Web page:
- Ringo Starr: "Ravi was a great loss musically, spiritually and physically"
- Shankar taught Beatle George Harrison to play the sitar
- India's prime minister praises the man and his music
- His ethereal sound embodied Eastern transcendence for Westerners
His music transcended trends and cultural barriers. Pandit Ravi Shankar's life, which traversed nearly a century, ended Tuesday.
The legendary sitar player, who taught Beatle George Harrison how to play the stringed instrument and brought Indian music to the West, passed away at age 92 in the early evening in San Diego, near his home, according to his wife, Sukanya, and daughter Anoushka Shankar, who were by his side.
Shankar was the father of jazz singer Norah Jones as well. He is also survived by three grandchildren and four great-grandchildren, according to his record label, East Meets West Music.
His health had suffered over the past year, according to a statement from his record label, and he underwent heart valve replacement surgery last Thursday.
"Unfortunately, despite the best efforts of the surgeons and doctors taking care of him, his body was not able to withstand the strain of the surgery," his wife and daughter said.
In the 1960s, he took Eastern music mainstream in the West. He lent ethereal, spiritual sounds to the Fab Four through his friendship with Harrison, who recorded them on the "Sgt. Pepper's" album in the song "Within You Without You."
Virtuoso performances at Monterey in 1967 and Woodstock in 1969 helped cement Shankar's place in Western musical history as an ambassador of Eastern wisdom to a generation looking for new values.
"Ravi was a great loss musically, spiritually and physically. God bless to Ravi's family. Peace & Love," Beatle Ringo Starr said in a statement released through a representative.
Singer Peter Gabriel hailed Shankar as an inspiration who "opened the door to non-western music for millions of people around the world."
"He was very serious about his music, and I remember at one WOMAD performance, he stopped the music to ask his audience not to point their feet at him as that was seen as offensive in India," Gabriel said in a statement. "He was also warm, witty and mischievous as a man. He will be badly missed."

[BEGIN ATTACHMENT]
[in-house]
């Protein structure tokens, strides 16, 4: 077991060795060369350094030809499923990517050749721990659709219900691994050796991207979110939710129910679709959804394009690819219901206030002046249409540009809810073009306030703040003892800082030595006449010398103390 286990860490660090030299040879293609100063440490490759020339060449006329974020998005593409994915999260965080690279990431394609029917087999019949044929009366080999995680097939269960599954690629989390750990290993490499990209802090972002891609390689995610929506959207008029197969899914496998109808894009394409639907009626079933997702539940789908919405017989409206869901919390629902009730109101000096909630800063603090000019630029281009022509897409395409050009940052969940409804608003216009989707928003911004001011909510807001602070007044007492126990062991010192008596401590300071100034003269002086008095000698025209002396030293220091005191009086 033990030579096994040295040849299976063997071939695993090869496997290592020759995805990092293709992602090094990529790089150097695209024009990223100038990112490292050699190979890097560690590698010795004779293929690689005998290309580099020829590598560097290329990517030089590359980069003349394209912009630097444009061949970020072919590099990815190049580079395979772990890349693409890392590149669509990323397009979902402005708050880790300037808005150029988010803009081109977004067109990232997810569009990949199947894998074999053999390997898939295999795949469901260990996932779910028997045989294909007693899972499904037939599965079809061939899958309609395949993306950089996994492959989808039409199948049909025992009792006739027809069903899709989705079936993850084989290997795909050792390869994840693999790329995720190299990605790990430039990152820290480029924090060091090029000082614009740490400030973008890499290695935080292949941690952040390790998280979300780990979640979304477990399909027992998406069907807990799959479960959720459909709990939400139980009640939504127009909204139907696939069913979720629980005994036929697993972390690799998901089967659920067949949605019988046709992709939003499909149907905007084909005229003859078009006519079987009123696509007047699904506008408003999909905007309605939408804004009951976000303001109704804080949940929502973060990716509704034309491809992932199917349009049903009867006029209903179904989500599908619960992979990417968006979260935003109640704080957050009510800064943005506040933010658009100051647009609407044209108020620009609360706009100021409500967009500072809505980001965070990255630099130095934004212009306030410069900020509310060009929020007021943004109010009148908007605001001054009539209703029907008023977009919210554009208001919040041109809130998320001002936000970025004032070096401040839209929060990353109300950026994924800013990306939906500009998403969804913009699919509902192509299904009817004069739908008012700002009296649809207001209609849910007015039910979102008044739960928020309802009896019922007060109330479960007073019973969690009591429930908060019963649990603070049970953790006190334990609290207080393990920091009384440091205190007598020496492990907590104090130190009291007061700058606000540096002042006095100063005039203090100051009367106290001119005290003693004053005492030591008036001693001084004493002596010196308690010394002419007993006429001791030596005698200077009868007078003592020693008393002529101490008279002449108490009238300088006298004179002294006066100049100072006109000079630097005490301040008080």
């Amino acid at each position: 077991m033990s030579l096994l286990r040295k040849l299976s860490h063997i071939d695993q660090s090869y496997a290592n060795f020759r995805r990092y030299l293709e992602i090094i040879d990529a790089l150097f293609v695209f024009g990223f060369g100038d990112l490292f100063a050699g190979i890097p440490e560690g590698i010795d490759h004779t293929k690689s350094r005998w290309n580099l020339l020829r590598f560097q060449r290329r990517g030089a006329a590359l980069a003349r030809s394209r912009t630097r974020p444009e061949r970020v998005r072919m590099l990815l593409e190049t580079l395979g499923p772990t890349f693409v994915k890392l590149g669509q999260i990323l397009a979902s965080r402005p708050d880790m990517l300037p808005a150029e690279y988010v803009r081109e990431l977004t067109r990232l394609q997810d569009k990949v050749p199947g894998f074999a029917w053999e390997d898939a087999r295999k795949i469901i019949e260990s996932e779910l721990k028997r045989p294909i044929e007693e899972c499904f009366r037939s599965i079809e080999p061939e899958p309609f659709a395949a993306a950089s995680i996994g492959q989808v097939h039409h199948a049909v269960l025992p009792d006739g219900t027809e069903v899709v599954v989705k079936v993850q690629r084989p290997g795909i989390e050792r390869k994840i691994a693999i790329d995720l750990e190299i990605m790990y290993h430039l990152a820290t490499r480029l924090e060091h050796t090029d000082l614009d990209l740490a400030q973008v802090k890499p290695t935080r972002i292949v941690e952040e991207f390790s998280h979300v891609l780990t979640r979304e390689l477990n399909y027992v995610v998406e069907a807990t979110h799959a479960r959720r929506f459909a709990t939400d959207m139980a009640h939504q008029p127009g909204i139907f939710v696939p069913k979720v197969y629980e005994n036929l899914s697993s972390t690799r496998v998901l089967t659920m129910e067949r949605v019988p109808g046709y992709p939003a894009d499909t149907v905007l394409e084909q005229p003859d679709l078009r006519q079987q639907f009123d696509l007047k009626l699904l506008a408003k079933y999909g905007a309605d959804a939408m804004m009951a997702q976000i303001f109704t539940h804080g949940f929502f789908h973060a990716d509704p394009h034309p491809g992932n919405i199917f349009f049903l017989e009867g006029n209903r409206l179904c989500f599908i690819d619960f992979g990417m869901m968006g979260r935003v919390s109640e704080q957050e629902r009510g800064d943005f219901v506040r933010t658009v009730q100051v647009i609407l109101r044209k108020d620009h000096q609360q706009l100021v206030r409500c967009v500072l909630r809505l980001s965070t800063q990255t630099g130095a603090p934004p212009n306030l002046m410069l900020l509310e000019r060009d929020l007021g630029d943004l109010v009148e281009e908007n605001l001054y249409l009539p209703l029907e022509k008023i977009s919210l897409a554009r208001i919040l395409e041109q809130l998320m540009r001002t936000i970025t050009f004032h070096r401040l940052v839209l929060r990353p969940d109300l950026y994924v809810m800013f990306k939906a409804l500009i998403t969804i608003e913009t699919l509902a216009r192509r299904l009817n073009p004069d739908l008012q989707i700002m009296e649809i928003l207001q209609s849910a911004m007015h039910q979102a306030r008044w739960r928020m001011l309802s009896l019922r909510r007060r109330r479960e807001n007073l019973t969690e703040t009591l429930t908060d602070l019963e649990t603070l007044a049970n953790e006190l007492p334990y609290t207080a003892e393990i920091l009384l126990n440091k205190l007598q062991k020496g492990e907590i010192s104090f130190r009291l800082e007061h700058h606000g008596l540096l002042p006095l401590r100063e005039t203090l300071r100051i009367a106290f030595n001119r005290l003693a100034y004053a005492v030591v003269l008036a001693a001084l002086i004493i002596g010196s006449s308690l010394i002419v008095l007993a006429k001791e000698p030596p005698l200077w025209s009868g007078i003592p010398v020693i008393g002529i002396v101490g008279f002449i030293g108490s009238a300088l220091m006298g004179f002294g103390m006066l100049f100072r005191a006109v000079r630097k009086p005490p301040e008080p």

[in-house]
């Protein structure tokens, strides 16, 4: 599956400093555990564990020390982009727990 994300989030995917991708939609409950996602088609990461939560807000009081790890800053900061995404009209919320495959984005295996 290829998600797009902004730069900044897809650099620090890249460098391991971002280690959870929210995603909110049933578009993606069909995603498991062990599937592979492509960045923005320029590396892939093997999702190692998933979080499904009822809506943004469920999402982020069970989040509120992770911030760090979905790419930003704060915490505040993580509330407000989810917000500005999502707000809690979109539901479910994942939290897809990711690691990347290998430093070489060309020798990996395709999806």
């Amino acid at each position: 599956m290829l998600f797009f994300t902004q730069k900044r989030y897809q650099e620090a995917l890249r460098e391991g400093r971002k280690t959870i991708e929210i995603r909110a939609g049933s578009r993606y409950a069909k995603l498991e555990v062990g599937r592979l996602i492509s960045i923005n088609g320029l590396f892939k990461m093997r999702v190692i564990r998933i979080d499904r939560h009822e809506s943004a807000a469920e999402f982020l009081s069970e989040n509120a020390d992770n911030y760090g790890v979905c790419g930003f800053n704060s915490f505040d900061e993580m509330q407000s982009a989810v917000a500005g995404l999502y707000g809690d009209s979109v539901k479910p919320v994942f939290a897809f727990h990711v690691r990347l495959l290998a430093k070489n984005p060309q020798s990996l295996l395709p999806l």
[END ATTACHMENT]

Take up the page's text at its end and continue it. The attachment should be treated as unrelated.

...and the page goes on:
Even actress Pamela Anderson weighed in tweeting one of Shankar's music videos.
In Bangladesh's bloody war of separation from Pakistan in 1971, Shankar and Harrison launched what UNICEF calls the first massive fund-raising pop event, The Concert for Bangladesh, to generate donations for the flood of refugees pouring into India.
Later, from 1986 to 1992, Shankar put his politics into practice as a member of India's upper house of parliament, the Rajya Sabha, or state assembly, serving with India's current Prime Minister Manmohan Singh.
"It was difficult, often, to judge what was more remarkable -- the man or his music," Singh said of Shankar on Wednesday. He praised him as one of India's "most effective cultural ambassadors."
Both houses of parliament observed a moment of silence in his honor.
Shankar's musical career had a long life before and after the '60s. He was born on April 7, 1920, and when he and Harrison met, he was already 46 and famous in India as a classical musician, according to his record label biography.
His classical career outlived his counterculture fame, but he continued to meld East with West and composed concertos, which harmonized his sitar with orchestras. He played duos with American classical violin maestro Yehudi Menuhin and composed with American minimalist Philip Glass. He also wrote film music for the Hollywood movie "Gandhi."
Shankar kept homes in the United States and India.
Despite ill health, he shared a stage with his daughter Anoushka, also a sitar virtuoso, in early November.
It was his last public performance.